The roll's Success Levels are compared to the spell's Power Level. If the number of Success Levels is less than the spell's Power Level, something magical happens- but it is rarely what the caster intended. The spell's intent may be twisted or perverted, and the caster may be injured-or even killed-as the magicks draw on her life force to fulfill their purpose. You can decide what happens based on RP, or you(or staff) can roll on the Spell Side Effect Table below.

If the roll results in Success Levels greater than or equal to the spell's Power Level, the spell works perfectly. Unless, of course, it takes an unexpected turn no matter how many Success Levels were rolled. In the TB Universe any frequent use of magic is going to go wrong at some point. Best to expect some nasty consequence with magic (regardless of the die rolling result), and plan accordingly.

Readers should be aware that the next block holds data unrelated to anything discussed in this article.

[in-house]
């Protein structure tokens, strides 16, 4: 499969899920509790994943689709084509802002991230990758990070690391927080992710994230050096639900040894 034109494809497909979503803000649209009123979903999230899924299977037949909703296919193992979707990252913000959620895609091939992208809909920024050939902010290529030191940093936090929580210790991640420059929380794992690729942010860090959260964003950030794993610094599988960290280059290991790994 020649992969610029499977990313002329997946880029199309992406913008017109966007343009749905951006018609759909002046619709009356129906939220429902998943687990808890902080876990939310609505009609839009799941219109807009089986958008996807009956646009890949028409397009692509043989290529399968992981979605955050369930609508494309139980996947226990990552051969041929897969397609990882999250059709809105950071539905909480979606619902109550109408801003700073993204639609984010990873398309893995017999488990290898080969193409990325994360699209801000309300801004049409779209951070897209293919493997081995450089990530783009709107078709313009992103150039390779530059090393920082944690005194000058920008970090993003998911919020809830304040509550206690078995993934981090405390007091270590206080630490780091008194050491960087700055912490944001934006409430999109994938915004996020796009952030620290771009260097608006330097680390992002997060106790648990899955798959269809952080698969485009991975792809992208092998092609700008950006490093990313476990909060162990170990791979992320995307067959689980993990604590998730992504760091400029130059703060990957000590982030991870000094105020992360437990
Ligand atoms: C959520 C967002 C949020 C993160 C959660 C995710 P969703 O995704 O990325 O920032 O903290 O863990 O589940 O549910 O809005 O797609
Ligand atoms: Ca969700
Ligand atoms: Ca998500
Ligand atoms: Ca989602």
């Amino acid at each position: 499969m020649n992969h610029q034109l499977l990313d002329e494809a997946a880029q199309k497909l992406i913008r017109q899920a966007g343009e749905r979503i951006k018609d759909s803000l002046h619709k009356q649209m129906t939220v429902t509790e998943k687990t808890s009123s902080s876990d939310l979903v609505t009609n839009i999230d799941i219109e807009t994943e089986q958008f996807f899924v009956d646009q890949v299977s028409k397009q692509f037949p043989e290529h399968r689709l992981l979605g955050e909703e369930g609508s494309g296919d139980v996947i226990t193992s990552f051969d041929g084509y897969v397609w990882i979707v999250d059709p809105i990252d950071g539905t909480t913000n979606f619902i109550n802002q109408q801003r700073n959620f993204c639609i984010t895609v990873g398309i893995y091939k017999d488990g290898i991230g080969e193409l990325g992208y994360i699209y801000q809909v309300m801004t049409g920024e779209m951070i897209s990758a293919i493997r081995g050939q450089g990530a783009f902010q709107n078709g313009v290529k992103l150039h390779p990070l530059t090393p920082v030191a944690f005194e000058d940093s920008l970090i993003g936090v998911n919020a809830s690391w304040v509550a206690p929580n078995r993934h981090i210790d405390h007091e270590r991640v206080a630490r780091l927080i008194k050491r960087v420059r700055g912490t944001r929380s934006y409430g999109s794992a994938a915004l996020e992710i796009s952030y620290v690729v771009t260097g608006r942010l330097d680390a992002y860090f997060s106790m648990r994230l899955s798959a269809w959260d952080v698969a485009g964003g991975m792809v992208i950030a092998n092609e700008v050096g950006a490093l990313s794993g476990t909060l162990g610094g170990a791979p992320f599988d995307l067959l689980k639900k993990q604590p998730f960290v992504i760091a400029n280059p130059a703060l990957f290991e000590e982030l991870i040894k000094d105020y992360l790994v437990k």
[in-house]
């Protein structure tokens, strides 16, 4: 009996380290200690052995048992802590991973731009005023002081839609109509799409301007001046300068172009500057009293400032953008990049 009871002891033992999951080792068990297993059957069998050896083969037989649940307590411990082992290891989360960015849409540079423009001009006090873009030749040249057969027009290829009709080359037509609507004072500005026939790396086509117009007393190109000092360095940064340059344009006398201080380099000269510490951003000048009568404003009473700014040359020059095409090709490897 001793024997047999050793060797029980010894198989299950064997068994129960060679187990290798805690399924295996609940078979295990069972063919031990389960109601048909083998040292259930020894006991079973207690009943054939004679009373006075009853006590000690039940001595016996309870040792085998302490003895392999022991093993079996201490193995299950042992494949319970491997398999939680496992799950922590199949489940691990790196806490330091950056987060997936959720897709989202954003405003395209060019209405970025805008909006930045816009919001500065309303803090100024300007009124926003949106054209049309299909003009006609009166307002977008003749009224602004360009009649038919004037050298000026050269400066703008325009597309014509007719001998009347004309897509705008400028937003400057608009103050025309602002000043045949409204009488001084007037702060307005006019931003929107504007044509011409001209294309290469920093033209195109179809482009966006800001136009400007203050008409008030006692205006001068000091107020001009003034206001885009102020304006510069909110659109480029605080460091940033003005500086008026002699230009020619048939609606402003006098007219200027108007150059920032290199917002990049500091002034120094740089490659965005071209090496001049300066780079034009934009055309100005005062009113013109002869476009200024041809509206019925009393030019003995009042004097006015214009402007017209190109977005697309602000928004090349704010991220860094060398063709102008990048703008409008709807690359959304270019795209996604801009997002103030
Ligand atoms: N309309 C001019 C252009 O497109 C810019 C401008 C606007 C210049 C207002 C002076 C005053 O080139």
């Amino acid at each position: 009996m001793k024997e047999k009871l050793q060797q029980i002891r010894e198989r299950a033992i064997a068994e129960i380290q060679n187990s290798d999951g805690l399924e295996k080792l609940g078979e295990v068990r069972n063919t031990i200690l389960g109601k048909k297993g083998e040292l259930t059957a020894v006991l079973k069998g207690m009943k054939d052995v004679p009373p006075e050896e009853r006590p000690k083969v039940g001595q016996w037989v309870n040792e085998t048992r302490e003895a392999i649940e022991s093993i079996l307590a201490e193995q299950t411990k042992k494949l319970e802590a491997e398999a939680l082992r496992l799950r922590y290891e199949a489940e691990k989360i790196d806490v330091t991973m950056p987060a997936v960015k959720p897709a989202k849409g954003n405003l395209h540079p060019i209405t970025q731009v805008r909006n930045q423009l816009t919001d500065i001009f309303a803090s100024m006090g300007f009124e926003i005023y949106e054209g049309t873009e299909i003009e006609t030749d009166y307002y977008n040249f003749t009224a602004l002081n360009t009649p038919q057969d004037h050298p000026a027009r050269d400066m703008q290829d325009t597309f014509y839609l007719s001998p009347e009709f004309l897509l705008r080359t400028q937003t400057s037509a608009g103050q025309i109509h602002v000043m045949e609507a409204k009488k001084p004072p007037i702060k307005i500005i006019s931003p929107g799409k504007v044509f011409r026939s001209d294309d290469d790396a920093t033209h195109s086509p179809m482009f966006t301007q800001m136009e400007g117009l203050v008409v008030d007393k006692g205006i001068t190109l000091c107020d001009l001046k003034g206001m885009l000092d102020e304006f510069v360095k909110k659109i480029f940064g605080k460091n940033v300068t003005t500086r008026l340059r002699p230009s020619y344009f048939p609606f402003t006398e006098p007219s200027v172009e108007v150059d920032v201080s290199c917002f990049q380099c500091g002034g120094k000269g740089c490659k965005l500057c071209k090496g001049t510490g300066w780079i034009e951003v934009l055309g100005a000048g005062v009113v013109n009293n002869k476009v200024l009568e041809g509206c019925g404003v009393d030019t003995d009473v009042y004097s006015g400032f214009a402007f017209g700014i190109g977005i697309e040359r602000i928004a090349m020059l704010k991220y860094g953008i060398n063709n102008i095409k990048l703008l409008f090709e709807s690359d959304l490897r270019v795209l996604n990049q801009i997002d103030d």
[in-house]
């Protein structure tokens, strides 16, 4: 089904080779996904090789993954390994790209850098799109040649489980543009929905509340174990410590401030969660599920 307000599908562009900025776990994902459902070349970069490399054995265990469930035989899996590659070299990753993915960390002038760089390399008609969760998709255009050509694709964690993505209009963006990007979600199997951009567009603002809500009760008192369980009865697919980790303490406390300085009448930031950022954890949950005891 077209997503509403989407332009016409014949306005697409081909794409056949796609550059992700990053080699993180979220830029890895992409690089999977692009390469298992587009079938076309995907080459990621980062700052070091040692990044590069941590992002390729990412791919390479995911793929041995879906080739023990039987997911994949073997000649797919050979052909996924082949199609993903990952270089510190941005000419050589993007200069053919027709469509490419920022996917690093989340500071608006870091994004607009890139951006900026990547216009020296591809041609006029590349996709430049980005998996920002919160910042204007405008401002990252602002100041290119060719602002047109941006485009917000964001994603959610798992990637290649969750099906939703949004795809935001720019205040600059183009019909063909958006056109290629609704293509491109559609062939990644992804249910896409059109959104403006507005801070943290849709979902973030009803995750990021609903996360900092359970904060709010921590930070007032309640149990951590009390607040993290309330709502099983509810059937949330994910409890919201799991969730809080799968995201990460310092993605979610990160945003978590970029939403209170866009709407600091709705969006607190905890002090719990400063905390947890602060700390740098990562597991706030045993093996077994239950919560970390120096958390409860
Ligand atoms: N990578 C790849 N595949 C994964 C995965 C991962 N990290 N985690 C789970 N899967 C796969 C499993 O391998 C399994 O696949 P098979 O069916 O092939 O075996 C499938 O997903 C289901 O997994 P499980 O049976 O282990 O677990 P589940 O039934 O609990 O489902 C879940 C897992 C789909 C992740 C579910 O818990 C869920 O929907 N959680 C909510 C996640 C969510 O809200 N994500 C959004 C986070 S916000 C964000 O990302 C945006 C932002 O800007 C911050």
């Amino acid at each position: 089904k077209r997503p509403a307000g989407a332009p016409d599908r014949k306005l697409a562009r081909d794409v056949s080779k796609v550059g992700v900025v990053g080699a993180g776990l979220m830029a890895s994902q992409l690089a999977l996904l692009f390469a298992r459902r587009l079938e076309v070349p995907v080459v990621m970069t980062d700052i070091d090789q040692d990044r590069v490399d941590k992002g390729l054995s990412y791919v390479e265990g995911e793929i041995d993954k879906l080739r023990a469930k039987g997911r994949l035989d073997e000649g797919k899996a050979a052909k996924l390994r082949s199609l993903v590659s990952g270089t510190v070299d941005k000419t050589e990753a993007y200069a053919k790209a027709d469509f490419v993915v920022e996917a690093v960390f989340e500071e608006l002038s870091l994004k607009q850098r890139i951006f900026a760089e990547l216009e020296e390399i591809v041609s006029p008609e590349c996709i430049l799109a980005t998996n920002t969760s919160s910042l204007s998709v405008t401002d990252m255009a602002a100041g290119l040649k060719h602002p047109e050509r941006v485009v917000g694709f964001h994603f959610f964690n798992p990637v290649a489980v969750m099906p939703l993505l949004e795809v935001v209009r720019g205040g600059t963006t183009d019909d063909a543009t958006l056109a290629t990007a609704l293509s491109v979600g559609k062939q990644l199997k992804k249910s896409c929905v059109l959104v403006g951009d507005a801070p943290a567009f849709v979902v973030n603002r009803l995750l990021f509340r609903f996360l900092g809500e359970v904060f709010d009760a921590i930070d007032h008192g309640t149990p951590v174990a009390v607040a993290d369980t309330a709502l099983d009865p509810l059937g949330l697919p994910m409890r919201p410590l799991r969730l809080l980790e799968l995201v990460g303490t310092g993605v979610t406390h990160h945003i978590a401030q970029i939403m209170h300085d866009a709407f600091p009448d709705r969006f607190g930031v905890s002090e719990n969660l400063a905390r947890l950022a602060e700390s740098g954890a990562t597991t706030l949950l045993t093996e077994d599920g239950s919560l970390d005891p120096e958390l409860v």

Casting multiple spells without resting is very difficult, as the magician's will is sapped by the constant strain. Every successive spell cast without a significant period of rest (at least two hours per spell Power Level) suffers a cumulative -2 penalty. So, the second spell of the day is at -2, the third at -4, and so on. Only powerful Witches can cast multiple spells in a row, and even then they will eventually fail. Even worse, using the same spell more than once adds an additional -1 to the penalties above.

Example: Ericka is trapped in a room. The door has several locks on it, and the walls are reinforced steel (although she doesn't know that). First she tries to unlock the door with a spell. It works, but only one of the locks is released. Frustrated, Ericka decides to try and blow out a portion of the wall. That spell suffers a -2 penalty given Ericka's fatigue. Reinforced steel says "no way". Realizing now how strong the walls are, Ericka returns to the locked door. She attempts the unlock spell again. This time it suffers a -4 penalty due to fatigue, and -1 for repeated use-the total modifier is -5.